Figuring by Maria Popova [8/10]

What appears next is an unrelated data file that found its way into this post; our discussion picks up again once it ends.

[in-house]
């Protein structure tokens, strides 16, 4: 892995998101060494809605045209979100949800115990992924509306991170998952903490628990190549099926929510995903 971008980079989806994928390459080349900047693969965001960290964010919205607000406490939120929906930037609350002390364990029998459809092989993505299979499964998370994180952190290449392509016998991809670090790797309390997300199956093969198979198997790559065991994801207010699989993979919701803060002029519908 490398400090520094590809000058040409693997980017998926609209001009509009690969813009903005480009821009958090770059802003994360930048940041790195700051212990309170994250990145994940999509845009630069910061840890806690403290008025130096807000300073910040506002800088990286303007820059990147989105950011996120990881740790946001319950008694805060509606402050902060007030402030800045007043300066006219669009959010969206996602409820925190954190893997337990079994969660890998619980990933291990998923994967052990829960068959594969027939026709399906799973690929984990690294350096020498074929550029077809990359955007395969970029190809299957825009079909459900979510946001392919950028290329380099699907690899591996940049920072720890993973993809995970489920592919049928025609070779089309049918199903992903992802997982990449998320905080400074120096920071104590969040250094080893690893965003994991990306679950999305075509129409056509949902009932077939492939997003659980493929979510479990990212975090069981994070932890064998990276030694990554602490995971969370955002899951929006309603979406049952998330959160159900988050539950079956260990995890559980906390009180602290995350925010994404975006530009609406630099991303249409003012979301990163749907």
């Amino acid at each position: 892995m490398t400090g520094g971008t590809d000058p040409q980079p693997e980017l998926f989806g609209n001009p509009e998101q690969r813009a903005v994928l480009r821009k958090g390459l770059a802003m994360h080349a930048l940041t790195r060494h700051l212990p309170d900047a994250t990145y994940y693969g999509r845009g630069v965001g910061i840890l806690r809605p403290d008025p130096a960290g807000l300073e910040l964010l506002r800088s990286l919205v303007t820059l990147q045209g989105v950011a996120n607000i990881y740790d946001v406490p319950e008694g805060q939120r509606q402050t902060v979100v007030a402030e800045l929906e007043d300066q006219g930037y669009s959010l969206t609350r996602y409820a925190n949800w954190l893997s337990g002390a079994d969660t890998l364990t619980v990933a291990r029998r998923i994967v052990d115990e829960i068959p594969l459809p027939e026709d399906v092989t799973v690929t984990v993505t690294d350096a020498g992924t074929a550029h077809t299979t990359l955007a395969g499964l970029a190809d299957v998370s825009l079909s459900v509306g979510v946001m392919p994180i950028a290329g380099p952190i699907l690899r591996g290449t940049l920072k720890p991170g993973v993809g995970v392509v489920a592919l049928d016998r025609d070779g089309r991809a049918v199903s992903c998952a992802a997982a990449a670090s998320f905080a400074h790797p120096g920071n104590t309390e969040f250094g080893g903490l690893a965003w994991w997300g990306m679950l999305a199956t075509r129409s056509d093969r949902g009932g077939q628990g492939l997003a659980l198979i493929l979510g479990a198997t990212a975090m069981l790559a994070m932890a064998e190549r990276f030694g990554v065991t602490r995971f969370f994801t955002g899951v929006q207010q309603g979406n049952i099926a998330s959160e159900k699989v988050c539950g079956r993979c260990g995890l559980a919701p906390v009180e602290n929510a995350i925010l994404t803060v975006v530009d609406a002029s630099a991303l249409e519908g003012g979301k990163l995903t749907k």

Deep reading and deep reflection, leading to lyrical musing, that’s what we’ve grown to love in Maria Popova’s wonderful Brain Pickings blog. Her first book, “Figuring,” transcends the blog, with a staggering sashay through the lives and achievements of a range of geniuses such as astronomers Maria Mitchell and Caroline Herschel, mathematician Mary Somerville, writer/critic Margaret Fuller, artist Harriet Hosmer, and poet Emily Dickinson. Popova is not afraid to meander off course, nor to wax hyper lyrical, but somehow she still wrests a reasonably cohesive narrative out of a huge number of sources. A patient reader is required; sometimes the hyperbole fails, though I loved it when it succeeded, such as with this ardent sentence: “It is a life’s work to reconcile ourselves to the fact that none of the things we gain by force of effort—admiration, awards, wealth, chiseled abs—ever make up for the unbidden gifts we are given and inevitably lose.” Popova’s final hero is the one I championed most during reading, the luminescent marine biologist/environmentalist Rachel Carson, author of “Silent Spring,” the book that kicked off environmentalism. I revelled in her life, her philosophy recreated, and Popova’s paean. Brilliant, brightly brilliant.

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